Thirty Years' War

Lessons of the Westphalian Peace for the Middle East

Four centuries after catastrophe in central Europe, German scholars and policymakers revisit the Thirty Years' War to find lessons for today’s Syria.

Dark web

Child sexual abuse case reignites data retention debate in Germany

Investigators say they need tools available from a data law bogged down in legal challenges.

takeover veto

Berlin planning limits on Chinese investment

Stealth acquisition in gas and utility networks is spurring plans to lower the threshold at which the government can veto foreign takeovers of sensitive German firms.

Serve or serf?

Germany debates return to conscription

An ally and potential successor to Chancellor Angela Merkel has proposed reintroducing mandatory national service in Germany. Voters like the idea, but politicians are split.


Liability insurance, as common in Germany as Brötchen and Angst

Most Germans carry more insurance than foreigners would expect. The most common, and most recommended, is personal liability insurance.

sand wars in germany, sand shortage

Not on my beach

The great German sand shortage

Germany desperately needs more sand for industry. But a lack of planning foresight, the politics around mining sites and the needs of coastal communities are making the search ever grittier.

Tourist trap

Fears a deal will turn Checkpoint Charlie into a Disney-style attraction

There’s prime real estate around Berlin’s Cold War border and politicians say the city council secretly struck a deal over the site where Russian and US tanks once faced off.

‘Anchor’ centers

Germany tightens asylum as Bavaria opens new processing centers

In addition to the opening of seven facilities for asylum seekers across Bavaria, a new law restricting family reunification for migrants took force on Wednesday.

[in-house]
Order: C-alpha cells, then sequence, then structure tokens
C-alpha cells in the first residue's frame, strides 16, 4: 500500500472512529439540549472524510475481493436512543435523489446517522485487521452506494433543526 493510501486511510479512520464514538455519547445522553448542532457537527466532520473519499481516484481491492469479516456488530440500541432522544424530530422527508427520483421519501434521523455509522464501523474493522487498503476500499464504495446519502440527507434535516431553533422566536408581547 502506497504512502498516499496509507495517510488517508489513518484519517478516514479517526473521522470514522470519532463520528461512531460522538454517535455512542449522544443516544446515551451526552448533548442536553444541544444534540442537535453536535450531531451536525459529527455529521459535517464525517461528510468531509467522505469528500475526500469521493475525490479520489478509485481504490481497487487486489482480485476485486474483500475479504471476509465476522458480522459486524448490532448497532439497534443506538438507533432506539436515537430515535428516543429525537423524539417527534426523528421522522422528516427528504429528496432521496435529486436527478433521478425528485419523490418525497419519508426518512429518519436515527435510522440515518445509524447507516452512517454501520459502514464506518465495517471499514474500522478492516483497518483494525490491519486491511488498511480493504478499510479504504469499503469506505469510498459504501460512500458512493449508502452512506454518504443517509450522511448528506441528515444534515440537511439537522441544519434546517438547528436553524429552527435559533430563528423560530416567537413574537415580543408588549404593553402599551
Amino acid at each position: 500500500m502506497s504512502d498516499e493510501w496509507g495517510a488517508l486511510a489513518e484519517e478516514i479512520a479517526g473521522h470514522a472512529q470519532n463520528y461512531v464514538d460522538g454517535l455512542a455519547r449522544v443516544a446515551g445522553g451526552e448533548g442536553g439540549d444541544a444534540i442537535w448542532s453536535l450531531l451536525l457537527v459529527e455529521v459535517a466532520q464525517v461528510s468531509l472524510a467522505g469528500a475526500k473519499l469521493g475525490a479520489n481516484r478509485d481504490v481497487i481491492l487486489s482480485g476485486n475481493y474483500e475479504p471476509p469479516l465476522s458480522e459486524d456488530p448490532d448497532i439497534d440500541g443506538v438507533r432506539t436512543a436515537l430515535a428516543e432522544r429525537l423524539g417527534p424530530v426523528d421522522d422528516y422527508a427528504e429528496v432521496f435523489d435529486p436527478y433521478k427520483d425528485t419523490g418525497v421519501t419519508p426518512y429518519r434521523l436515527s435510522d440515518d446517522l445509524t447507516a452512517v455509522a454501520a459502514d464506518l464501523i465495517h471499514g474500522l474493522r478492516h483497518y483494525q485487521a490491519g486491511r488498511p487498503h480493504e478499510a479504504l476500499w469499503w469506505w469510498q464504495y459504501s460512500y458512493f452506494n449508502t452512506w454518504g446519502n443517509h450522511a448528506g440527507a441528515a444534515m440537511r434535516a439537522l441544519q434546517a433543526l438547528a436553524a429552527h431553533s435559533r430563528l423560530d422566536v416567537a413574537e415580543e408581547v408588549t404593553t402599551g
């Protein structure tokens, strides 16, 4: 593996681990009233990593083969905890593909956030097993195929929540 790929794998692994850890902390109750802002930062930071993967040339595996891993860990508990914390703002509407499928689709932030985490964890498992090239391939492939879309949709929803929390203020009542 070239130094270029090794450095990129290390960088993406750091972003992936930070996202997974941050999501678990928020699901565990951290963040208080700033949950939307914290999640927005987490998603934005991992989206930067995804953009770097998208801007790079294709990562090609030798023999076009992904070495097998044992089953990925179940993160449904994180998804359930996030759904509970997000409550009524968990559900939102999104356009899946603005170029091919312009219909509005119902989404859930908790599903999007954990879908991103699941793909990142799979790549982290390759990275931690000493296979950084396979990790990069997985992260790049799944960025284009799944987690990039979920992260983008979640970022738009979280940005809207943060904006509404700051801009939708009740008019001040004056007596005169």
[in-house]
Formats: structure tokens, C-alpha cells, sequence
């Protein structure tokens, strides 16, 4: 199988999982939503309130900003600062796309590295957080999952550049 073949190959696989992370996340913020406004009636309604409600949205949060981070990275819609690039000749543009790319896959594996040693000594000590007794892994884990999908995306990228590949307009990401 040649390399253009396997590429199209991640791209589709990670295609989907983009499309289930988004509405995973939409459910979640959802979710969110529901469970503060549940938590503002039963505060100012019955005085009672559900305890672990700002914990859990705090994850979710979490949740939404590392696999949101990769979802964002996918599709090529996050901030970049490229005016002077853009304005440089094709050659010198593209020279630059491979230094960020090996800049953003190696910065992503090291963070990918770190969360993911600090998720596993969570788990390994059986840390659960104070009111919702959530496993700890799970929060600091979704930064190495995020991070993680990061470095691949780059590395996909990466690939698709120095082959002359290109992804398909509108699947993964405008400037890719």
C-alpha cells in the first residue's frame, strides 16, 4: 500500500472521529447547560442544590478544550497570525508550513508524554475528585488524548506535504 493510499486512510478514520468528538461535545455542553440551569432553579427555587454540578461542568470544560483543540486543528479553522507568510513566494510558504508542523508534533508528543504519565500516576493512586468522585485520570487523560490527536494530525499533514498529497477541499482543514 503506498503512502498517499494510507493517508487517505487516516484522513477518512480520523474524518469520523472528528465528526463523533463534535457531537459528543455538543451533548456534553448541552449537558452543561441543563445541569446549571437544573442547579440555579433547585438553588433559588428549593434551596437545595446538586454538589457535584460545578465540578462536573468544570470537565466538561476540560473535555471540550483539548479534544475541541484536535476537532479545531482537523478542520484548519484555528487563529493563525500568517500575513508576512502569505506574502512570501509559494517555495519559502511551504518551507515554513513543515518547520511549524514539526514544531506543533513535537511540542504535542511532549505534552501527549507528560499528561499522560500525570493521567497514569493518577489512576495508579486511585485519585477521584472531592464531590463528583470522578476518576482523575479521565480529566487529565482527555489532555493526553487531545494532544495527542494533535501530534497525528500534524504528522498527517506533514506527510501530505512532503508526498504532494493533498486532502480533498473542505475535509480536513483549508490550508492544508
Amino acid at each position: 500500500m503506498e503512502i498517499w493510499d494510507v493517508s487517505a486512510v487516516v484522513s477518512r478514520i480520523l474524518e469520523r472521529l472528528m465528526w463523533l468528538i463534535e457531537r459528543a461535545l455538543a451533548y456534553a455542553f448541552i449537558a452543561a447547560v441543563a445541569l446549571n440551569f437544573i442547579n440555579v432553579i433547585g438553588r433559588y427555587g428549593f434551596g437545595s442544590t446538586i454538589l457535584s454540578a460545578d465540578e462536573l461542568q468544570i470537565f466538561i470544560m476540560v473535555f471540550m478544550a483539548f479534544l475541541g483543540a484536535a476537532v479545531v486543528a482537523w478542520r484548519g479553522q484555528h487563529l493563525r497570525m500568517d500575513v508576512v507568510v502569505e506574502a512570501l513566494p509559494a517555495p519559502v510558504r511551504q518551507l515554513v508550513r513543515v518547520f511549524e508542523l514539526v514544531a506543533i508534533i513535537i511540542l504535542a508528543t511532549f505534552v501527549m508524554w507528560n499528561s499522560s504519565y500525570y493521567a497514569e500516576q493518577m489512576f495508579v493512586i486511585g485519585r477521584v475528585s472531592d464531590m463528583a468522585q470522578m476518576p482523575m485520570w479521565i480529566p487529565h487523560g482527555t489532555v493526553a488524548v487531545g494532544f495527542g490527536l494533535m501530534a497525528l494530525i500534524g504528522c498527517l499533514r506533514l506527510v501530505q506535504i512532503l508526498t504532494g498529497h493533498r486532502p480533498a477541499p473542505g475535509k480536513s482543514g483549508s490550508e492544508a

News gallery

In case you missed it

Fighting for the swimming pool in Berlin, ousting austerity in Athens and "anchoring" asylum seekers in Bavaria.

hot flash

How the heat is affecting German agriculture, business

Farmers are already asking for €1 billion in domestic aid and consumers may soon complain about the rising price of pommes.

no returns

Negative interest rates eat into Germany’s social security funds

Germany’s public pension and health care funds have amassed billions of euros and should be able to earn a good return on their capital. But negative interest rates are making this almost impossible.

health insurance cards, germany

Handelsblatt Explains

Why Germany’s two-tier health insurance system is so complicated

The German health insurance system has evolved into a strange mix of public and private companies. In some ways, it’s effective; in other ways, surprisingly flawed.

#MeTwo germany and racism


Tales of everyday racism in Germany on Twitter spark discussion

A young activist launched the hashtag #MeTwo in the wake of the Özil row to launch a long-overdue discussion on racism in Germany.

germany brexit plans

Hoping for a deal

Germany drafts plans for Brexit transition

The German foreign ministry's proposal for a smooth ride through Britain’s transition phase, from March 2019 through 2020, would allow for dual citizenship even after Brexit.

handelsblatt explains

German political parties

Angela Merkel’s Christian Democrats have started coalition talks with the Free Democrats and The Greens to form a new government. What do these parties stand for?

Sayonara Donald

Berlin turns to Japan to forge anti-Trumpism pact

German Foreign Minister Heiko Maas wants an “alliance of multilateralists” in defiance of Donald Trump's America First policy. Japan, snubbed once too often by the US president, is on board.

Start talking

Germany welcomes US-EU truce on trade, but remains wary

German politicians reacted with positive surprise to a trade truce between Donald Trump and Jean-Claude Juncker, and the prospect of “zero tariffs”. But for the EU’s export powerhouse, action needs to follow words.

skilled workers

Berlin preparing an immigration law at last

With economic growth under threat, Germany is ready to stop muddling through and draft an immigration law. Labor Minister Hubertus Heil is hacking through the bureaucratic jungle and working on the practicalities.

Ask a German

Handelsblatt explains

Much about Germany is confusing or surprising to foreigners - and even to Germans. Our editors provide clarity.